Forum for Science, Industry and Business

Sponsored by:     3M 
Search our Site:

 

Study points to essential role of IL-22 in lung repair after the flu

11.03.2013
Results of new study published in the American Journal of Pathology

Once the initial episode of influenza has passed, the chronic effects tend to be overlooked. The results of a new study indicate that the cytokine interleukin-22 (IL-22) plays a critical role in normal lung repair following influenza infection. This study is published in the April 2013 issue of the American Journal of Pathology.

"With the increasing prevalence of more infective and/or virulent strains of influenza, understanding the impact of virus on the host epithelium and the processes involved in lung repair are of great importance," says John F. Alcorn, PhD, an immunologist affiliated with the department of pediatrics at the Children's Hospital of Pittsburgh of UPMC. He notes that the findings open up new possibilities for developing therapeutic agents that promote recovery of normal lung function and architecture after influenza infection and lessen the likelihood of secondary infections. "A key finding is that even after the resolution of infection, influenza results in lung parenchymal remodeling that may be critical to susceptibility to further injury," says Dr. Alcorn.

This series of experiments used 6- to 8-week-old wild-type (WT) mice (C57BL/6 strain) as well as IL-22–deficient mice, infected with influenza A PR/8/34 H1N1 or control vehicle. To determine the distribution of IL-22 in the lung, they used immunohistochemistry for the high affinity IL-22Ra1 receptor. Investigators found that in WT mice not inflected with influenza, IL-22 receptors were distributed on epithelial cells of the large and small airways, but not within the parenchyma. They noted that this receptor distribution suggests that in the absence of lung injury, IL-22 interacts mainly with the bronchial epithelial cells.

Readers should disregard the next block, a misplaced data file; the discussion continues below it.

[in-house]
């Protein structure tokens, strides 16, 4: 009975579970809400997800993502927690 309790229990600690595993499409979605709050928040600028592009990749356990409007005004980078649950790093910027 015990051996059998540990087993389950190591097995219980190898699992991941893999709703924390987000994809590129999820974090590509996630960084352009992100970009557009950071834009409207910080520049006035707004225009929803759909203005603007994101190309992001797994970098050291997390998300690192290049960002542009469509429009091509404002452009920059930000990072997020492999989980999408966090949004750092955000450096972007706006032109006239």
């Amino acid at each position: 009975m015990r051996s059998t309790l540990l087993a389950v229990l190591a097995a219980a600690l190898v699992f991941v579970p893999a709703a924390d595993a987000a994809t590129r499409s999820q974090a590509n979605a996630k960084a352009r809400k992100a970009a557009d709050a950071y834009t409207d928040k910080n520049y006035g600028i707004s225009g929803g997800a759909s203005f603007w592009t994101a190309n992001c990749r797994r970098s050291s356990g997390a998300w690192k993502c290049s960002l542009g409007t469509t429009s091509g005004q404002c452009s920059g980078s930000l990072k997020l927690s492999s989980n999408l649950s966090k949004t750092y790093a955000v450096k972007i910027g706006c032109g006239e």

By 21 days post influenza infection, IL-22 receptors were observed in parenchymal tissue in injured areas, such as alveoli under repair. Researchers suggest that the IL-22 receptor can be upregulated at sites of influenza-associated injury.

The investigators also reported that 10 days after influenza infection, IL-22–deficient mice showed significantly more severe damage and greater lung edema than WT control mice, as indicated by higher lactate dehydrogenase levels and more total protein content in bronchoalveolar lavage. No differences were found in viral load. Another indication of more severe lung injury was an increase in the number of lymphocytes in the IL-22–deficient animals.

IL-22–deficient mice also showed functional impairments. For instance, those infected with influenza showed significantly decreased compliance (referring to lung distensibility) and increased hysteresis (referring to compliance differences during inspiration and expiration), indicating lung stiffness. Histological examination 21 days after influenza infection showed that IL-22–deficient mice displayed regions of diffuse inflammation and alveolar injury, few areas of metaplasia, higher intimal thickening, proteinaceous accumulation, and increased collagen deposition compared to WT mice. Gene expression analysis revealed aberrant expression of epithelial genes involved in repair processes in the mice lacking IL-22.

"The role of IL-22 in promoting epithelial repair is emerging. We demonstrate that IL-22 plays a critical role in regulating pulmonary epithelial repair responses during influenza infection and resolution," says Dr. Alcorn. IL-22 is currently under development as a potential therapeutic in human clinical trials.